Lunar New Year, which is celebrated in Asian countries, is a time of happiness, family, celebration and even food! The festivals of Lunar New Year, also known as the Spring Festival, takes place on the first new moon and ends on the first full moon of the lunar calendar, lasting 15 days. This means it is usually celebrated around January 21st to February 20th since this holiday is based on the lunar calendar.
Before the festivities begin, each family cleans and washes their house to remove any bad luck that may be present. The oldest and most patriarchal person in each house cleans the highest and most difficult spots to reach to signal dominance and to demand respect. This practice is called “sweeping of the grounds”.
One of the most defining aspects of Lunar New Year is the exchange of red envelopes filled with money, called hongbao. In Chinese culture, the color red symbolizes energy, happiness and good luck, so giving people these envelopes is a gesture of kindness and wishes for a safe and peaceful year. However, children are only gifted the envelops if they respect their parents and grandparents, illustrating the prevalence of ancient Chinese culture in Lunar New Year in relation to Confucian values specifically Filial Piety, (respect for your elders). During Lunar New Year, Chinese Lion Dancers dance in elaborate lion costumes in public settings to chase away evil deities; in return, audience members are expected to place red envelopes filled with money in the mouths of lions to thank the dancers.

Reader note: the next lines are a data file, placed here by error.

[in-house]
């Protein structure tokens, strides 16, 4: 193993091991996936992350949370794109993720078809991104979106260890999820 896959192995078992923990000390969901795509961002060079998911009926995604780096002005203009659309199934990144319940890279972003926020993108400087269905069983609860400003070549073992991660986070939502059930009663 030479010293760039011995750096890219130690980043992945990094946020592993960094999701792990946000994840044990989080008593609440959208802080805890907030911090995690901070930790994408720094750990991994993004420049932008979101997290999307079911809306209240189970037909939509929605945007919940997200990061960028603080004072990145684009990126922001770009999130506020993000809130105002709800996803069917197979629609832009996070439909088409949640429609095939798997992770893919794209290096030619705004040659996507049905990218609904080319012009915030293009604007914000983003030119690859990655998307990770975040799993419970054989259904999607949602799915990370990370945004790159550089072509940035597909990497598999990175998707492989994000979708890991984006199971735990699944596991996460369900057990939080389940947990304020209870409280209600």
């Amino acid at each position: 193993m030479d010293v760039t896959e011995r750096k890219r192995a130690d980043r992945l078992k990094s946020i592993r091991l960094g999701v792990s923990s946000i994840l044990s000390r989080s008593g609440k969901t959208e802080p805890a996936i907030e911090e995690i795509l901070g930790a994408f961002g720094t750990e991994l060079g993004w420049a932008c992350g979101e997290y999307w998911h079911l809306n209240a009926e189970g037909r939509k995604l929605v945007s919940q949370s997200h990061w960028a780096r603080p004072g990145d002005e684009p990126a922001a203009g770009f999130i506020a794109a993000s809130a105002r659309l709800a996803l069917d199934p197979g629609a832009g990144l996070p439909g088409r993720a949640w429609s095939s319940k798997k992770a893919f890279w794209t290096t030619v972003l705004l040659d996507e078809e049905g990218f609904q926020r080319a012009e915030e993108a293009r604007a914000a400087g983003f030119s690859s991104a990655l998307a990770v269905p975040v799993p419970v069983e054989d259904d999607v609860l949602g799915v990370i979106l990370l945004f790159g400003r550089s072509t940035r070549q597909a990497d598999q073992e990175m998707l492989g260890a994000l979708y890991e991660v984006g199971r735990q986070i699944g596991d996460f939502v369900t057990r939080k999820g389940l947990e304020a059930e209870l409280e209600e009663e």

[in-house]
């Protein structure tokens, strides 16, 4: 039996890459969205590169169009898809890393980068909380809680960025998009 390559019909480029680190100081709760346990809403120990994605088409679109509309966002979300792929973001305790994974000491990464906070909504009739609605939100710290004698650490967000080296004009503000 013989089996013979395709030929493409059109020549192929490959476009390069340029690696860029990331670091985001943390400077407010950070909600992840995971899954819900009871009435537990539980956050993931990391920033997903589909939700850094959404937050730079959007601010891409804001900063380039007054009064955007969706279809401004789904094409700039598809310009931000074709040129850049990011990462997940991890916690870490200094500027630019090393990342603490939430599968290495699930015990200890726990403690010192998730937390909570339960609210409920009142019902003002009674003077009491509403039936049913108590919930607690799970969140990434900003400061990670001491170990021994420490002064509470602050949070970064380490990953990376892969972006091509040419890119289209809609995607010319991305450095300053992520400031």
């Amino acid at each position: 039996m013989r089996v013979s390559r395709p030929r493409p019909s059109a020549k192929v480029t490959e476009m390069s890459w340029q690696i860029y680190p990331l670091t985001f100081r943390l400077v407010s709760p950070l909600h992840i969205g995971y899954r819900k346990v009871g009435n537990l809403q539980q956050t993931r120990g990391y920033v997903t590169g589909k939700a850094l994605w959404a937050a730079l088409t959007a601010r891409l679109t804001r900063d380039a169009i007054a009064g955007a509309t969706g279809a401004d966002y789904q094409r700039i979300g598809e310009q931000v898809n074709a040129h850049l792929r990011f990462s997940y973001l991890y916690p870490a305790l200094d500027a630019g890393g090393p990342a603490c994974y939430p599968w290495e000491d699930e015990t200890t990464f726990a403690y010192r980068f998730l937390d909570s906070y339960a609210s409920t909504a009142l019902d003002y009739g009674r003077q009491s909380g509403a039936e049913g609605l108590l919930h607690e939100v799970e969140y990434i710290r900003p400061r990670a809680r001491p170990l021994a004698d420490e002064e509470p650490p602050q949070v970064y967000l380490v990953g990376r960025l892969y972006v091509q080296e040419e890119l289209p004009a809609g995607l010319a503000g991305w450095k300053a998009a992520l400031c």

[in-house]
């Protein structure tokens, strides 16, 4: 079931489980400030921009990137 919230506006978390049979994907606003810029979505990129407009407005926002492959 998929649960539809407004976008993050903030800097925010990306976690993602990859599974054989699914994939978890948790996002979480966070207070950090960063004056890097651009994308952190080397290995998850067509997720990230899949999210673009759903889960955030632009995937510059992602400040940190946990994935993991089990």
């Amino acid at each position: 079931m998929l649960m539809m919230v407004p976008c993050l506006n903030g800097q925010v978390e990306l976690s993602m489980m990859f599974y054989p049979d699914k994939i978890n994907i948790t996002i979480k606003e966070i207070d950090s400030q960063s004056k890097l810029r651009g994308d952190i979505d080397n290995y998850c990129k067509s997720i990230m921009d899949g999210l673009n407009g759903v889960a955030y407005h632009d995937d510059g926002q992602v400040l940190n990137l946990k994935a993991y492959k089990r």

On the last day of Lunar New Year, the Lantern Festival takes place. During the night, colorful lanterns light up houses and foods such as yuanxiao (sticky rice balls that symbolize family unity), fagao (prosperity cake), and yusheng (raw fish and vegetable salad) are eaten. These foods carry a lot of meaning and symbolize the core values of Chinese people.
This year, Lunar New Year fell on Presidents’ Day break, providing the chance for families to celebrate the holiday at home. Students had Friday, February 12th, Monday, February 15th and Tuesday, February 16th off which gave students the chance to rest and catch up with their schoolwork and hopefully reduce stress and anxiety.
Graphic: Kate Minn